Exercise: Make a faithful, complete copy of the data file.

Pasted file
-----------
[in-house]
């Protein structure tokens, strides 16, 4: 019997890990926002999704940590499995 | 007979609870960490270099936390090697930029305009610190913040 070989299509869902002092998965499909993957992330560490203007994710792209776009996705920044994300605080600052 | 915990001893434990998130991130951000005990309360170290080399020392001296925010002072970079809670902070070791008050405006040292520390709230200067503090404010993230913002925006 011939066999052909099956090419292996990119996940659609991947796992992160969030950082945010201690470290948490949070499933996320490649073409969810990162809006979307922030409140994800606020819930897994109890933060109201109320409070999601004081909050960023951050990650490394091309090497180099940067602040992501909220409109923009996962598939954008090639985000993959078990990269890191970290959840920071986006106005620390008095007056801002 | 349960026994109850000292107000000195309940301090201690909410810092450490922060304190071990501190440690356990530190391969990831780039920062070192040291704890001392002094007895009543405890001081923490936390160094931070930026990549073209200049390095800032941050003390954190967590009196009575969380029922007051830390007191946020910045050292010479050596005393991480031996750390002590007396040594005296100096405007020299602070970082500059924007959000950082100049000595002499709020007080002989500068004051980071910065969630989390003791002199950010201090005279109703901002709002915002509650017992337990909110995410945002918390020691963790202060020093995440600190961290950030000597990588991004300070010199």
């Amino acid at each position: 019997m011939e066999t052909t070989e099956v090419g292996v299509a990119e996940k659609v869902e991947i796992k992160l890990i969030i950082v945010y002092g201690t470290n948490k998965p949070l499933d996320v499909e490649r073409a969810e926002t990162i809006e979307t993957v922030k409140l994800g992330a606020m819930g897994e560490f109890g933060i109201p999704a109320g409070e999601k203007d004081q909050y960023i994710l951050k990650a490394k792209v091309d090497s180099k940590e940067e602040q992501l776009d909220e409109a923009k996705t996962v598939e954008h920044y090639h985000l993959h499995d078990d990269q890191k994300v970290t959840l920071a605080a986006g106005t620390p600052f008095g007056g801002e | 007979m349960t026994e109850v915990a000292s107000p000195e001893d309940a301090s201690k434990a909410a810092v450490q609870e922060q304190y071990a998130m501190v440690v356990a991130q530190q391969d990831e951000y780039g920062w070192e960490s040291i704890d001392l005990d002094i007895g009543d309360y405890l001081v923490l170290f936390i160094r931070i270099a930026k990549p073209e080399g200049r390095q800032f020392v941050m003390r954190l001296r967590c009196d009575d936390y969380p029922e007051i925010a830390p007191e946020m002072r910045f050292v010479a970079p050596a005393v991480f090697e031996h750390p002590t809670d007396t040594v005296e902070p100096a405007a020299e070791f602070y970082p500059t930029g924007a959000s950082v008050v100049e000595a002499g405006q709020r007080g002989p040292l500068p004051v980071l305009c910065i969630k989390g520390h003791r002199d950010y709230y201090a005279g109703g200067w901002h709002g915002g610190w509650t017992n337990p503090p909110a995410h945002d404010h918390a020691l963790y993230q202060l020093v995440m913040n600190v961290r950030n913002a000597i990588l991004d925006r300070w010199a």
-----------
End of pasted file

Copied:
[in-house]
């Protein structure tokens, strides 16, 4: 019997890990926002999704940590499995 | 007979609870960490270099936390090697930029305009610190913040 070989299509869902002092998965499909993957992330560490203007994710792209776009996705920044994300605080600052 | 915990001893434990998130991130951000005990309360170290080399020392001296925010002072970079809670902070070791008050405006040292520390709230200067503090404010993230913002925006 011939066999052909099956090419292996990119996940659609991947796992992160969030950082945010201690470290948490949070499933996320490649073409969810990162809006979307922030409140994800606020819930897994109890933060109201109320409070999601004081909050960023951050990650490394091309090497180099940067602040992501909220409109923009996962598939954008090639985000993959078990990269890191970290959840920071986006106005620390008095007056801002 | 349960026994109850000292107000000195309940301090201690909410810092450490922060304190071990501190440690356990530190391969990831780039920062070192040291704890001392002094007895009543405890001081923490936390160094931070930026990549073209200049390095800032941050003390954190967590009196009575969380029922007051830390007191946020910045050292010479050596005393991480031996750390002590007396040594005296100096405007020299602070970082500059924007959000950082100049000595002499709020007080002989500068004051980071910065969630989390003791002199950010201090005279109703901002709002915002509650017992337990909110995410945002918390020691963790202060020093995440600190961290950030000597990588991004300070010199």
């Amino acid at each position: 019997m011939e066999t052909t070989e099956v090419g292996v299509a990119e996940k659609v869902e991947i796992k992160l890990i969030i950082v945010y002092g201690t470290n948490k998965p949070l499933d996320v499909e490649r073409a969810e926002t990162i809006e979307t993957v922030k409140l994800g992330a606020m819930g897994e560490f109890g933060i109201p999704a109320g409070e999601k203007d004081q909050y960023i994710l951050k990650a490394k792209v091309d090497s180099k940590e940067e602040q992501l776009d909220e409109a923009k996705t996962v598939e954008h920044y090639h985000l993959h499995d078990d990269q890191k994300v970290t959840l920071a605080a986006g106005t620390p600052f008095g007056g801002e | 007979m349960t026994e109850v915990a000292s107000p000195e001893d309940a301090s201690k434990a909410a810092v450490q609870e922060q304190y071990a998130m501190v440690v356990a991130q530190q391969d990831e951000y780039g920062w070192e960490s040291i704890d001392l005990d002094i007895g009543d309360y405890l001081v923490l170290f936390i160094r931070i270099a930026k990549p073209e080399g200049r390095q800032f020392v941050m003390r954190l001296r967590c009196d009575d936390y969380p029922e007051i925010a830390p007191e946020m002072r910045f050292v010479a970079p050596a005393v991480f090697e031996h750390p002590t809670d007396t040594v005296e902070p100096a405007a020299e070791f602070y970082p500059t930029g924007a959000s950082v008050v100049e000595a002499g405006q709020r007080g002989p040292l500068p004051v980071l305009c910065i969630k989390g520390h003791r002199d950010y709230y201090a005279g109703g200067w901002h709002g915002g610190w509650t017992n337990p503090p909110a995410h945002d404010h918390a020691l963790y993230q202060l020093v995440m913040n600190v961290r950030n913002a000597i990588l991004d925006r300070w010199a």